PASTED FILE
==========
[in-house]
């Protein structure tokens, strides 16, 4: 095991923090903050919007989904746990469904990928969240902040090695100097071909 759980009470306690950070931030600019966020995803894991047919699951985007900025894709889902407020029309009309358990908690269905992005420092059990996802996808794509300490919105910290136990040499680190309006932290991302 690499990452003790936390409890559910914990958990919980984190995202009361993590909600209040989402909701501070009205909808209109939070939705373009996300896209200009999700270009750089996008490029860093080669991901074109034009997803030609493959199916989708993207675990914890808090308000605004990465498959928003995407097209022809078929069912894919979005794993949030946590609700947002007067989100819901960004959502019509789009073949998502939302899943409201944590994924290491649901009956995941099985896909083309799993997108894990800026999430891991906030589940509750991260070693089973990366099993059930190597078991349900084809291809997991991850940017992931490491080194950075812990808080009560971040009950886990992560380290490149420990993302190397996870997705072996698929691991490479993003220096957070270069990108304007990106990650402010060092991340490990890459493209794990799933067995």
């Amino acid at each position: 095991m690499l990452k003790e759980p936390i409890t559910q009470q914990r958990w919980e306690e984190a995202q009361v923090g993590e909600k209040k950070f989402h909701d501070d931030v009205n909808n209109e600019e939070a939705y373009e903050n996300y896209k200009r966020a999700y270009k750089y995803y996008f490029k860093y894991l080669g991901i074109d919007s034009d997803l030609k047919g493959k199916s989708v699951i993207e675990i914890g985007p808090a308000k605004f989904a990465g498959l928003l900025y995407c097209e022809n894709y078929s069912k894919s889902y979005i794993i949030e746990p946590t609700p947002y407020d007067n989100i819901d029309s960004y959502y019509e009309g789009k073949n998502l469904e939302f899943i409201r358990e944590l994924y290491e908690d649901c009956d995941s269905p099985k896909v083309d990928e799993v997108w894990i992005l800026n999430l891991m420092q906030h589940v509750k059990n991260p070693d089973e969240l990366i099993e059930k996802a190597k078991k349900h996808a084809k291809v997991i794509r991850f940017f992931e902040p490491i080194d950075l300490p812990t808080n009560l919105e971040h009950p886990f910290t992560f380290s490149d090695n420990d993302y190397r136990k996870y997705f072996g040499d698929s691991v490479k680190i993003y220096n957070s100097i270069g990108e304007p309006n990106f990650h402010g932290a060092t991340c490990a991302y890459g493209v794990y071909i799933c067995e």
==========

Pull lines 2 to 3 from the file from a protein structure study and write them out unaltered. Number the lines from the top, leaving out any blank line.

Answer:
């Protein structure tokens, strides 16, 4: 095991923090903050919007989904746990469904990928969240902040090695100097071909 759980009470306690950070931030600019966020995803894991047919699951985007900025894709889902407020029309009309358990908690269905992005420092059990996802996808794509300490919105910290136990040499680190309006932290991302 690499990452003790936390409890559910914990958990919980984190995202009361993590909600209040989402909701501070009205909808209109939070939705373009996300896209200009999700270009750089996008490029860093080669991901074109034009997803030609493959199916989708993207675990914890808090308000605004990465498959928003995407097209022809078929069912894919979005794993949030946590609700947002007067989100819901960004959502019509789009073949998502939302899943409201944590994924290491649901009956995941099985896909083309799993997108894990800026999430891991906030589940509750991260070693089973990366099993059930190597078991349900084809291809997991991850940017992931490491080194950075812990808080009560971040009950886990992560380290490149420990993302190397996870997705072996698929691991490479993003220096957070270069990108304007990106990650402010060092991340490990890459493209794990799933067995």
């Amino acid at each position: 095991m690499l990452k003790e759980p936390i409890t559910q009470q914990r958990w919980e306690e984190a995202q009361v923090g993590e909600k209040k950070f989402h909701d501070d931030v009205n909808n209109e600019e939070a939705y373009e903050n996300y896209k200009r966020a999700y270009k750089y995803y996008f490029k860093y894991l080669g991901i074109d919007s034009d997803l030609k047919g493959k199916s989708v699951i993207e675990i914890g985007p808090a308000k605004f989904a990465g498959l928003l900025y995407c097209e022809n894709y078929s069912k894919s889902y979005i794993i949030e746990p946590t609700p947002y407020d007067n989100i819901d029309s960004y959502y019509e009309g789009k073949n998502l469904e939302f899943i409201r358990e944590l994924y290491e908690d649901c009956d995941s269905p099985k896909v083309d990928e799993v997108w894990i992005l800026n999430l891991m420092q906030h589940v509750k059990n991260p070693d089973e969240l990366i099993e059930k996802a190597k078991k349900h996808a084809k291809v997991i794509r991850f940017f992931e902040p490491i080194d950075l300490p812990t808080n009560l919105e971040h009950p886990f910290t992560f380290s490149d090695n420990d993302y190397r136990k996870y997705f072996g040499d698929s691991v490479k680190i993003y220096n957070s100097i270069g990108e304007p309006n990106f990650h402010g932290a060092t991340c490990a991302y890459g493209v794990y071909i799933c067995e």